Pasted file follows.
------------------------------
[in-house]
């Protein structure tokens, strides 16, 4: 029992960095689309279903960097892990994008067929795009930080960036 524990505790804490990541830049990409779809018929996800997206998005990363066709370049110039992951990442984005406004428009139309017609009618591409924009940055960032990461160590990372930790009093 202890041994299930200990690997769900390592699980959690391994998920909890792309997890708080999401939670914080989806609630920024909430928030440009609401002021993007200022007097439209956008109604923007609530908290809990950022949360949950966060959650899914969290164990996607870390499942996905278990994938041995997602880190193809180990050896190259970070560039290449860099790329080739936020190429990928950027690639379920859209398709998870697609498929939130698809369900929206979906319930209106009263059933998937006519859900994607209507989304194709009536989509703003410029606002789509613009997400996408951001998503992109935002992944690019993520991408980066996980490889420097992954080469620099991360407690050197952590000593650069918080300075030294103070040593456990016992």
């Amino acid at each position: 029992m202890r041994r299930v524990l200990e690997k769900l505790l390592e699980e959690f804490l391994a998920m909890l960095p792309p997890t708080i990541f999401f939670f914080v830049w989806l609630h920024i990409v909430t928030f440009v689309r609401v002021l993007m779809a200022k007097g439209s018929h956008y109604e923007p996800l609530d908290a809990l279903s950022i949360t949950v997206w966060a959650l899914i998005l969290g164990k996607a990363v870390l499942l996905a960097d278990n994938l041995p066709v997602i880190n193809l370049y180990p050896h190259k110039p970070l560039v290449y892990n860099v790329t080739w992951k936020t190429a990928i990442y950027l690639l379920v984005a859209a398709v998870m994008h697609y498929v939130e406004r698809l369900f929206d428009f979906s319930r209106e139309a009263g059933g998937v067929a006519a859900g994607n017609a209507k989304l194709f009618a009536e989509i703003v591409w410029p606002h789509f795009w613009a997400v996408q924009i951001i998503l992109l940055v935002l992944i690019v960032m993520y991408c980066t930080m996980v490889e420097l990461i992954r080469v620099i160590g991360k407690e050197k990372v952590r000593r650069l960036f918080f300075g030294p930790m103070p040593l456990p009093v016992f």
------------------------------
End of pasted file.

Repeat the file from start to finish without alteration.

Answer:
[in-house]
């Protein structure tokens, strides 16, 4: 029992960095689309279903960097892990994008067929795009930080960036 524990505790804490990541830049990409779809018929996800997206998005990363066709370049110039992951990442984005406004428009139309017609009618591409924009940055960032990461160590990372930790009093 202890041994299930200990690997769900390592699980959690391994998920909890792309997890708080999401939670914080989806609630920024909430928030440009609401002021993007200022007097439209956008109604923007609530908290809990950022949360949950966060959650899914969290164990996607870390499942996905278990994938041995997602880190193809180990050896190259970070560039290449860099790329080739936020190429990928950027690639379920859209398709998870697609498929939130698809369900929206979906319930209106009263059933998937006519859900994607209507989304194709009536989509703003410029606002789509613009997400996408951001998503992109935002992944690019993520991408980066996980490889420097992954080469620099991360407690050197952590000593650069918080300075030294103070040593456990016992």
């Amino acid at each position: 029992m202890r041994r299930v524990l200990e690997k769900l505790l390592e699980e959690f804490l391994a998920m909890l960095p792309p997890t708080i990541f999401f939670f914080v830049w989806l609630h920024i990409v909430t928030f440009v689309r609401v002021l993007m779809a200022k007097g439209s018929h956008y109604e923007p996800l609530d908290a809990l279903s950022i949360t949950v997206w966060a959650l899914i998005l969290g164990k996607a990363v870390l499942l996905a960097d278990n994938l041995p066709v997602i880190n193809l370049y180990p050896h190259k110039p970070l560039v290449y892990n860099v790329t080739w992951k936020t190429a990928i990442y950027l690639l379920v984005a859209a398709v998870m994008h697609y498929v939130e406004r698809l369900f929206d428009f979906s319930r209106e139309a009263g059933g998937v067929a006519a859900g994607n017609a209507k989304l194709f009618a009536e989509i703003v591409w410029p606002h789509f795009w613009a997400v996408q924009i951001i998503l992109l940055v935002l992944i690019v960032m993520y991408c980066t930080m996980v490889e420097l990461i992954r080469v620099i160590g991360k407690e050197k990372v952590r000593r650069l960036f918080f300075g030294p930790m103070p040593l456990p009093v016992f």